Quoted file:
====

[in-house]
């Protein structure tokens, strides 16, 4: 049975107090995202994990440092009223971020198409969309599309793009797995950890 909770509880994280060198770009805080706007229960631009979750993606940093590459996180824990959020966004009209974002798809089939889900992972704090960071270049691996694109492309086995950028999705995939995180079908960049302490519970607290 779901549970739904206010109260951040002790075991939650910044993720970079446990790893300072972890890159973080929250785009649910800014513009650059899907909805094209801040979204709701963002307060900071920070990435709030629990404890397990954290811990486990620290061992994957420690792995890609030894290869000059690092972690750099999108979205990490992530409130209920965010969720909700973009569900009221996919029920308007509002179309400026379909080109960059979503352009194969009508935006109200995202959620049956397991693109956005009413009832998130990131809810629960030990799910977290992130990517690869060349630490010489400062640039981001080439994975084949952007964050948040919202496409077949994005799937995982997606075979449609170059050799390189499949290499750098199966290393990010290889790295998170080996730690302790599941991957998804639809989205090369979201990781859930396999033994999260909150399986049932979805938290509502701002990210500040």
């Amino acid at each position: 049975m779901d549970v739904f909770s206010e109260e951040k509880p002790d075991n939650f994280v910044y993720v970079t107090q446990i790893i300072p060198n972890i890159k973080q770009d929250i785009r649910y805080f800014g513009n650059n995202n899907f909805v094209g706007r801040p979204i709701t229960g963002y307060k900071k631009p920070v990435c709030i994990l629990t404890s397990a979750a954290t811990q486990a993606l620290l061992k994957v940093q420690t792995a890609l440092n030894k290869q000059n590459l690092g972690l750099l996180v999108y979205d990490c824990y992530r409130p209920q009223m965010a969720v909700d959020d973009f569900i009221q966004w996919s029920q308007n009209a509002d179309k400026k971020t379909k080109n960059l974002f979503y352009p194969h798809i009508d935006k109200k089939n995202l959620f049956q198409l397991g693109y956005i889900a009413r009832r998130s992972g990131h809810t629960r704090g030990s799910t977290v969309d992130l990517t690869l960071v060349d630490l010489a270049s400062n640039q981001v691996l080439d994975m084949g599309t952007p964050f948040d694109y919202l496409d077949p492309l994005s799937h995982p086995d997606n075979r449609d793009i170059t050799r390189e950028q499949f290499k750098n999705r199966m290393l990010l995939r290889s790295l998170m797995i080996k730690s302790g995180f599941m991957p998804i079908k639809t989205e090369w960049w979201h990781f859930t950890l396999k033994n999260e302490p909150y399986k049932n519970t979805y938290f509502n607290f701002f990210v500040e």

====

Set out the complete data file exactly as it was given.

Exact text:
[in-house]
């Protein structure tokens, strides 16, 4: 049975107090995202994990440092009223971020198409969309599309793009797995950890 909770509880994280060198770009805080706007229960631009979750993606940093590459996180824990959020966004009209974002798809089939889900992972704090960071270049691996694109492309086995950028999705995939995180079908960049302490519970607290 779901549970739904206010109260951040002790075991939650910044993720970079446990790893300072972890890159973080929250785009649910800014513009650059899907909805094209801040979204709701963002307060900071920070990435709030629990404890397990954290811990486990620290061992994957420690792995890609030894290869000059690092972690750099999108979205990490992530409130209920965010969720909700973009569900009221996919029920308007509002179309400026379909080109960059979503352009194969009508935006109200995202959620049956397991693109956005009413009832998130990131809810629960030990799910977290992130990517690869060349630490010489400062640039981001080439994975084949952007964050948040919202496409077949994005799937995982997606075979449609170059050799390189499949290499750098199966290393990010290889790295998170080996730690302790599941991957998804639809989205090369979201990781859930396999033994999260909150399986049932979805938290509502701002990210500040």
């Amino acid at each position: 049975m779901d549970v739904f909770s206010e109260e951040k509880p002790d075991n939650f994280v910044y993720v970079t107090q446990i790893i300072p060198n972890i890159k973080q770009d929250i785009r649910y805080f800014g513009n650059n995202n899907f909805v094209g706007r801040p979204i709701t229960g963002y307060k900071k631009p920070v990435c709030i994990l629990t404890s397990a979750a954290t811990q486990a993606l620290l061992k994957v940093q420690t792995a890609l440092n030894k290869q000059n590459l690092g972690l750099l996180v999108y979205d990490c824990y992530r409130p209920q009223m965010a969720v909700d959020d973009f569900i009221q966004w996919s029920q308007n009209a509002d179309k400026k971020t379909k080109n960059l974002f979503y352009p194969h798809i009508d935006k109200k089939n995202l959620f049956q198409l397991g693109y956005i889900a009413r009832r998130s992972g990131h809810t629960r704090g030990s799910t977290v969309d992130l990517t690869l960071v060349d630490l010489a270049s400062n640039q981001v691996l080439d994975m084949g599309t952007p964050f948040d694109y919202l496409d077949p492309l994005s799937h995982p086995d997606n075979r449609d793009i170059t050799r390189e950028q499949f290499k750098n999705r199966m290393l990010l995939r290889s790295l998170m797995i080996k730690s302790g995180f599941m991957p998804i079908k639809t989205e090369w960049w979201h990781f859930t950890l396999k033994n999260e302490p909150y399986k049932n519970t979805y938290f509502n607290f701002f990210v500040e």